a. This lesson is concerned with extracting the artha. and its meaning is restricted according to the context. and here means `derived from a noun'. Each gana is named . A word is thus given many meanings in the dictionary: the particular meaning is selected according to the context in which it is used. the class beginning with bhu.2 The Contents Page This lists the ten gana.Lesson 15 15. the rst is Bva. which express the activity of a sentence. of each dhatu from the Dhatu-Patha. is a dhatu dictionary.e. The eleventh class.' is the abbreviation for `Nominal Verb'.a. Payasya in 586a.) The immediate utility of this page is that it connects the dictionary classi cation.1 A word standing alone expresses a universal: in a sentence it refers to a particular.a. see 2. is a class of dhatu derived from nouns. cl. where adi means . names that have come to be used as verbs. i. note the numeral forms used (especially for 8 and 9). `beginning with'. .d:ga.+@. derive directly from the dhatu. (Note: `Nominal' is the adjectival form of `noun'. As an example of this class in the dictionary.1. Note that this publication makes use of alternate character forms to those we have been using in this course (see section 9. which word p is formed from bhu-adi-gana. 15. after the rst dhatu in its section: for example. which name things. and its application in the study of the scriptures. `Recitation of Roots') also encodes a wealth of grammatical .N+ . or classes of dhatu conjugation. e. with that used in the Index. as it were: it provides a sense of the underlying meaning of the dhatu | usually in just one word! The Dhatu-Patha (lit. information about the conjugation of verbs and the formation of nouns derived from each dhatu: much of this information will not be used at this stage of the study. .a. k*:Nq*. or `meaning'.d:ga. Bva. i. Introduction to Dhatu-Patha . Nouns.g.A. where `Nom.N+ .2) and since the page numbers are also in devanagar .e. A dhatu is therefore the most universal element of all words and the Dhatu-Patha . `freeze' an aspect of the activity of a dhatu whereas verbs. .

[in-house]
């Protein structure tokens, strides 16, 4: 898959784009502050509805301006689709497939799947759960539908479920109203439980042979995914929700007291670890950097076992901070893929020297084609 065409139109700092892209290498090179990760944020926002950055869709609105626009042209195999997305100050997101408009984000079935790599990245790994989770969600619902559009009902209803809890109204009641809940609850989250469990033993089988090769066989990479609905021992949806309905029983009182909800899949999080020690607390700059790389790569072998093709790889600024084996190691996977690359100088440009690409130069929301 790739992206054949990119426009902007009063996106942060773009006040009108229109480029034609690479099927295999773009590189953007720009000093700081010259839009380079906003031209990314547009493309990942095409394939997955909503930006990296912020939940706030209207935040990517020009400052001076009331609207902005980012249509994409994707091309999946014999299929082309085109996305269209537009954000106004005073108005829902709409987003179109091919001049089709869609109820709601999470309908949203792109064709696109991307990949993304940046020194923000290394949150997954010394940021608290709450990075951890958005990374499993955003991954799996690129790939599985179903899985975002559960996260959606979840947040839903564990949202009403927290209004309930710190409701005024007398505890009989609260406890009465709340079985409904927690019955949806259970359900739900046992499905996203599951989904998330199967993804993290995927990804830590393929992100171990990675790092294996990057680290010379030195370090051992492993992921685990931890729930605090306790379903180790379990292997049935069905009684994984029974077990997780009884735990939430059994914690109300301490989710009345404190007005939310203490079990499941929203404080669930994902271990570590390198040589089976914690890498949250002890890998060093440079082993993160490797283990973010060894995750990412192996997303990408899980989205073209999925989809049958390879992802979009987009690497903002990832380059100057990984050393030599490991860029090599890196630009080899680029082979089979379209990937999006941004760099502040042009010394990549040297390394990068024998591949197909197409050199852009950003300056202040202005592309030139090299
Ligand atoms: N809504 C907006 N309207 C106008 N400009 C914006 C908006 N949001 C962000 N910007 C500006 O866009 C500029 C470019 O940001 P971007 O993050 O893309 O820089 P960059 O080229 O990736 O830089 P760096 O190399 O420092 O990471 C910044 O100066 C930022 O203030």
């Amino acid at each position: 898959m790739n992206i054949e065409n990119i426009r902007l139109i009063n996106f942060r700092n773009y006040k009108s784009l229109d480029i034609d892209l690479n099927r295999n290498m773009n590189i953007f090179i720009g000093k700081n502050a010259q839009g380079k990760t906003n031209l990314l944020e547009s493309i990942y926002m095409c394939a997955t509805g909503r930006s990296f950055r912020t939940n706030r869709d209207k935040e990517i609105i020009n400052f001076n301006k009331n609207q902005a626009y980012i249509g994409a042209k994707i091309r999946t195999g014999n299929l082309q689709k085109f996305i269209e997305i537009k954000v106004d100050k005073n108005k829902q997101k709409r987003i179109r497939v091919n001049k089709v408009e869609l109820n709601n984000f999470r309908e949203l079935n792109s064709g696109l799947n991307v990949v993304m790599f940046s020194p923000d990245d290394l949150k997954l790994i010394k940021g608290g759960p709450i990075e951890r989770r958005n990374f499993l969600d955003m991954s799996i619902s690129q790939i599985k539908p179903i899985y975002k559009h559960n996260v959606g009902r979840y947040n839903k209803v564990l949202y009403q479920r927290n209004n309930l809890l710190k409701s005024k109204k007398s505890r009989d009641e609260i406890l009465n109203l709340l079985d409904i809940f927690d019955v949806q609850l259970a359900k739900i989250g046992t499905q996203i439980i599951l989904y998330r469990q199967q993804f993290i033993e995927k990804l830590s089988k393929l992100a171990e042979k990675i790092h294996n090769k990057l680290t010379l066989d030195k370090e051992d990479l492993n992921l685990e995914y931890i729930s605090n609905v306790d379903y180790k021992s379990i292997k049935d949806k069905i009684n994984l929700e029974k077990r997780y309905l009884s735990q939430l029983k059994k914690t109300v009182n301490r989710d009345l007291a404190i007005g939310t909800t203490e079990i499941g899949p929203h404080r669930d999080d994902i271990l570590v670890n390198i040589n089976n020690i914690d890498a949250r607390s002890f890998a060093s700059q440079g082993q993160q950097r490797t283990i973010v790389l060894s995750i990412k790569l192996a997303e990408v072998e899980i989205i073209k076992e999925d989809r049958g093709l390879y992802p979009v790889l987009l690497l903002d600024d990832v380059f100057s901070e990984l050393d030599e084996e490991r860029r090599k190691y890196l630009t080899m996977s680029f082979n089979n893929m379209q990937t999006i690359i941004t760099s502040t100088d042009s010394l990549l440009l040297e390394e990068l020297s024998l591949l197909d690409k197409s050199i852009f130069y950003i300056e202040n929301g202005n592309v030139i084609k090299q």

+H Su+| giving both dhatu the same artha. the eka-vacana form is used when two words (formed into a samasa).a a. Following this are a few lines of technical information which may be ignored. would be expressed in the same vibhakti and be joined together with c+ (and).+ na.ea. In the Dhatu-Patha each dhatu usually has an extra syllable appended to the end . For example. or `meaning'. become happy grow strong { mw231c) is used `in the sense of v.R+ YY. na. of it. which may be translated as `in the sense of'. `bound along with'). . the dvi-vacana form and when three or more words.1).110 A Practical Sanskrit Introductory 15. the bahu-vacana form. increase.pEa aya.pa. success. The artha is generally expressed in saptam vibhakti.B. (sattayam).a. and the next entry is: O :D+ vxa *E+| and so on. forming a simple list of words which. and the artha may spread over more than one line.+| Turn to the rst page of the body of the Dhatu-Patha: after the heading the rest .+ . Note the layout which gives the dhatu and artha in two columns: there may be more than one dhatu in the rst column. These extra syllables are called anubandha (lit. and encode further grammatical information which is not now required: our interest at this stage is in the basic dhatu and its artha. the compound formed is an itaretara dvandva samasa (see 11.am.+ and na. Thus all words derived from this dhatu have this sense of expansive good fortune | a sense that may be overlooked in some of the English words o ered in translation. In this type of samasa only the last word of the compound takes a vibhakti ending the others remain in their pratipadika form. and sometimes one appended before it: for example. the above four appear in the dictionary as BU+ O :D. For example. ddhi (growth.a. not compounded.aya.ta.Za. etc. In the lefthand column the rst entry is: This is the rst dhatu (bhu) together with its artha. are divided into two columns. When the artha has two or more words.aDx+ ya.aD. a little lower down is the entry: na. r fortune. the dhatu edh (to prosper. | mw1011a)'. Where the artha is a single word. and subsequent pages. of the page.a.Tx+ .T.3 The Text Body BU+ sa a.